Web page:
Libya flood crisis 'national disaster', aid group says, warning of winter storms
The powerful Storm Daniel hit northeast Libya on Sunday, leading to flooding that has left tens of thousands displaced or dead.
A cataclysmic deluge hit Derna, the place most heavily impacted, but other areas affected include the cities of Al-Bayda, Al-Marj, and Soussa, and the town of Shahhat.
"This is beyond just one city [Derna]. This is a national disaster really and winter is gonna sweep across and, you know, more rain, more storms," Ahmed Bayram, Middle East media adviser at the Norwegian Refugee Council (NRC), told The New Arab.
NRC has over 100 staff working in Libya and almost all of them are Libyans, Bayram said, adding that a "big chunk" were dedicated to the flood crisis.
'Keep the focus on Libya'
Bayram, who warned of the outbreak of disease and, in the case of Derna, expressed concern over reports of remnants of war and unexploded mines being swept across the city, called for the media to keep reporting.
"We've seen with other disasters that as soon as we're done with the visuals, we're done with the headlines and the soundbites, the story is left there and that shouldn't happen," he said.
"This is not to point a finger at the media. We need help to keep that story [in the headlines], to keep the focus on Libya. And the media's done well to highlight these stories, even though it's been very hard."
"It's a disaster in every sense of the word!" - this man encapsulates the depth of Libya's heartbreak as the North African country reels from devastating floods this week 👇— The New Arab (@The_NewArab) September 15, 2023
🎥: @alexander_durie #StormDaniel pic.twitter.com/UBs716x1rv
Bayram said on Friday that the NRC is offering people in the city of Benghazi blankets, mattresses and hygiene kits for babies and women and hopes to start doing the same in Derna in the next 24 to 48 hours.
He later said NRC was in Shahhat on Friday and hoped to be in Derna the following day.
'The time for accountability will come'
Salah Aboulgasem, deputy director of partner development at Islamic Relief, called on the international community to help prevent a further humanitarian crisis in Libya.
"We want to give a message to [the] international community that what's happened has happened. The time for accountability will come. We totally understand and appreciate there should be accountability," he said.
"We have to prevent a second humanitarian crisis. That second humanitarian crisis is the waterborne diseases, the absence of food, the absence of shelter, the absence of vital medical supplies.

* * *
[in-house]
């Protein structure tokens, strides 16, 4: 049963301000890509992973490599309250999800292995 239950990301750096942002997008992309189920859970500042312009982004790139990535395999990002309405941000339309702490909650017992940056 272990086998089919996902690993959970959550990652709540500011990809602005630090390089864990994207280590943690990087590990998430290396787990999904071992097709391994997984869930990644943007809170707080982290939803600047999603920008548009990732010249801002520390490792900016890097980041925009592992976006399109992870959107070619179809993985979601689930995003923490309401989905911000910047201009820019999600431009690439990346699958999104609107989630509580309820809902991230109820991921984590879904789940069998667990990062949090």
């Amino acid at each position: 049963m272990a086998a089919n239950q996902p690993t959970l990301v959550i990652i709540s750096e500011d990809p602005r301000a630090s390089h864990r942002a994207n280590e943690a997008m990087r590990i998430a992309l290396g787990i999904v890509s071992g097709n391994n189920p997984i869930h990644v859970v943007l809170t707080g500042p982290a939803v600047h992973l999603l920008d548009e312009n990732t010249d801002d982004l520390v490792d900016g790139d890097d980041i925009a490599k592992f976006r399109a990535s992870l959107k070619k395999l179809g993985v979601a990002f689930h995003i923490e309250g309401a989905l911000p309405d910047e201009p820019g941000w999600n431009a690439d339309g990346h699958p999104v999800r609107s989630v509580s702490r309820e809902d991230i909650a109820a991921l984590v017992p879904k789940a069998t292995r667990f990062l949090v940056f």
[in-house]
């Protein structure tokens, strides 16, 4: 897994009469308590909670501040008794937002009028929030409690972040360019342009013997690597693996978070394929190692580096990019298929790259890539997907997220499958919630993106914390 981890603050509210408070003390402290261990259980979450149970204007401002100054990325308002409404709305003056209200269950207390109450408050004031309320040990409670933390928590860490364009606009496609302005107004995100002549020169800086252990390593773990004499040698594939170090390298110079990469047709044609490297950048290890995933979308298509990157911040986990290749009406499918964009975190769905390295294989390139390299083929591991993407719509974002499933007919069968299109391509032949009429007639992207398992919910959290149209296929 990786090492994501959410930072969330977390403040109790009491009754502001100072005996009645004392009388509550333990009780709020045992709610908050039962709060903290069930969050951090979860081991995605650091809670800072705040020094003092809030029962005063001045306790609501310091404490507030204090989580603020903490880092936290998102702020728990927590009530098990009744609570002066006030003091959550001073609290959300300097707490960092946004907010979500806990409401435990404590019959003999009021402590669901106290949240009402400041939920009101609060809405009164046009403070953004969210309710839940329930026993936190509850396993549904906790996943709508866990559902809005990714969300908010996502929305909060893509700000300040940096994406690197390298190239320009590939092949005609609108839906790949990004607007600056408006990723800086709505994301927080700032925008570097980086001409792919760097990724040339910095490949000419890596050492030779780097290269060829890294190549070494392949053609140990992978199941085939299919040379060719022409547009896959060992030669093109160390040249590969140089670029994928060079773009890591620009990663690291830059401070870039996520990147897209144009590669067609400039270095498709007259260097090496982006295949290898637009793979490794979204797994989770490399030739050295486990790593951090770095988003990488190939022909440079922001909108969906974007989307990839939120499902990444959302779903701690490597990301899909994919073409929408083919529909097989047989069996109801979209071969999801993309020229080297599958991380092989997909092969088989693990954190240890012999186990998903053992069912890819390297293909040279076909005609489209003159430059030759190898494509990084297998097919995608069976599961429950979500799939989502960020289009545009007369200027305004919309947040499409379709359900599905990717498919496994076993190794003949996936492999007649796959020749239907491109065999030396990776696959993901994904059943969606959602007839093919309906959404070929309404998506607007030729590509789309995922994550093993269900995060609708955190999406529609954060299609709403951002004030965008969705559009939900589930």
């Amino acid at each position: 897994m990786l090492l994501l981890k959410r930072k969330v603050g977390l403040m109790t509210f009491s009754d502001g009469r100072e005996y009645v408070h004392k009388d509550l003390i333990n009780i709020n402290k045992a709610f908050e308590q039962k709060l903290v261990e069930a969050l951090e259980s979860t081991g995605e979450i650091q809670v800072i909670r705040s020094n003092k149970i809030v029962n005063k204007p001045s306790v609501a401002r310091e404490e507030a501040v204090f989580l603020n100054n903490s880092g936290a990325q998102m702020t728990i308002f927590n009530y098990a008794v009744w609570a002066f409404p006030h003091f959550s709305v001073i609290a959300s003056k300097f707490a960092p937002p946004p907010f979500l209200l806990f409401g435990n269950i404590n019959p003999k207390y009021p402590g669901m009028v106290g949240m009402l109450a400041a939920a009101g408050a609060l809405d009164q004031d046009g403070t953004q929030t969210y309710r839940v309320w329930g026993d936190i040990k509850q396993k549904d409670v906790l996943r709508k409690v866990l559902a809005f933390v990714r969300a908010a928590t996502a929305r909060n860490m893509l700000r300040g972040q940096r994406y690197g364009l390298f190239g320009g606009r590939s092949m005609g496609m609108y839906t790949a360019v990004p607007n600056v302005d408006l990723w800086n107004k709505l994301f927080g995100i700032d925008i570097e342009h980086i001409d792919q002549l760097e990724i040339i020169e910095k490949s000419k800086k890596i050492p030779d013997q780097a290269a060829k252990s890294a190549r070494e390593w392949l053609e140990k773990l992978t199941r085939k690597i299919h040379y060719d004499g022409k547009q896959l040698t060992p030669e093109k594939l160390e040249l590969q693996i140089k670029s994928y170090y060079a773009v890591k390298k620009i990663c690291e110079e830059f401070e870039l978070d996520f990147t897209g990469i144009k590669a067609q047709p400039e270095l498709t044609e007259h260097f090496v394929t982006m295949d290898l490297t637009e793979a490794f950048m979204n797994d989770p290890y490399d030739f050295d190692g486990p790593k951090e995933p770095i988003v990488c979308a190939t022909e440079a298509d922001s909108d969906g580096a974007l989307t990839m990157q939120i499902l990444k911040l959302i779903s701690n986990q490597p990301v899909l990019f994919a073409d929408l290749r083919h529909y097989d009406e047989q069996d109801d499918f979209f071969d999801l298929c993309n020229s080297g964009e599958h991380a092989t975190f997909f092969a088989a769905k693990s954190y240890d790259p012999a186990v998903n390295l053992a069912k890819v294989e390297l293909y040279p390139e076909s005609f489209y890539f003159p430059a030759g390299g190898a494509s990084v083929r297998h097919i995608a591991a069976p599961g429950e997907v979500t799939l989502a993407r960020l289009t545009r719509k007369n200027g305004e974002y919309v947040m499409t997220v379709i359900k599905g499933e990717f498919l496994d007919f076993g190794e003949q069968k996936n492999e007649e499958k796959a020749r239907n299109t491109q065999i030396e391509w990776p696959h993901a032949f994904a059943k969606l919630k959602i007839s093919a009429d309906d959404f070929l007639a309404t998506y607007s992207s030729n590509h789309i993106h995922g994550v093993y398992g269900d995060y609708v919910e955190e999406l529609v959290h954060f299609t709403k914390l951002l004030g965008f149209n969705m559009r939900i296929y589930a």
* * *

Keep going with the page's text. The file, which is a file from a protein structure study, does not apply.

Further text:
"There are many challenges. Support organisations like ourselves in order to enable us and equip us to reach the people. We have the know-how. We have the experience. We have the ability. We have the access."
The International Federation of the Red Cross and Red Crescent Societies, the International Committee of the Red Cross, and the World Health Organization said in a press release that the bodies of those who die after being wounded in natural disasters are almost never a health hazard to communities.
But the organisations added that dead bodies near or in water supplies can result in health concerns in any context.
Islamic Relief has reached just over 5,000 people in Derna and Al-Bayda, providing food, blankets and mattresses, Aboulgasem said.
Its first delivery to Derna took place on Wednesday, with a second occurring on Thursday, he said, and the group now has a permanent presence there.
Soussa was accessible, he added, saying Islamic Relief had completed a needs assessment there and was waiting for more information.
The UN had previously said the city was inaccessible and Bayram, the NRC media adviser, earlier on Friday said there were conflicting reports about whether it was open.
Libya has two rival governments and continues to reel from fighting that broke out in 2011 and killed dictator Muammar Gaddafi, ending his decades-long rule.
"Even before the devastating flooding, Libya was already grappling with the consequences of prolonged conflict and crisis, leaving approximately 800,000 people in desperate need of humanitarian assistance," Elie Abouaoun, the International Rescue Committee's Libya director, said in a press release.
"The overwhelming amount of rain that fell, combined with ineffective early warning systems and preparedness measures and critical infrastructure in bad repair, deepened this humanitarian crisis.
"Although Libya is middle of the pack among climate-vulnerable countries, Storm Daniel shows that the worsening impacts of climate change can perfectly target weak points to cause great damage."
Experts link the increasingly frequent extreme weather episodes being experienced across the world to climate change.
Abouaoun said climate-vulnerable, conflict-impacted communities are often marginalised in global climate action efforts and get a disproportionately small portion of funding.
"The dominant focus of climate action remains emissions mitigation, while critical aspects such as adaptation, anticipatory measures, and building resilience are underemphasised," he said.
"With tools and the technology to predict disasters like Storm Daniel – and therefore plan and enact an early response – anticipatory action may have lessened the damage of the storm."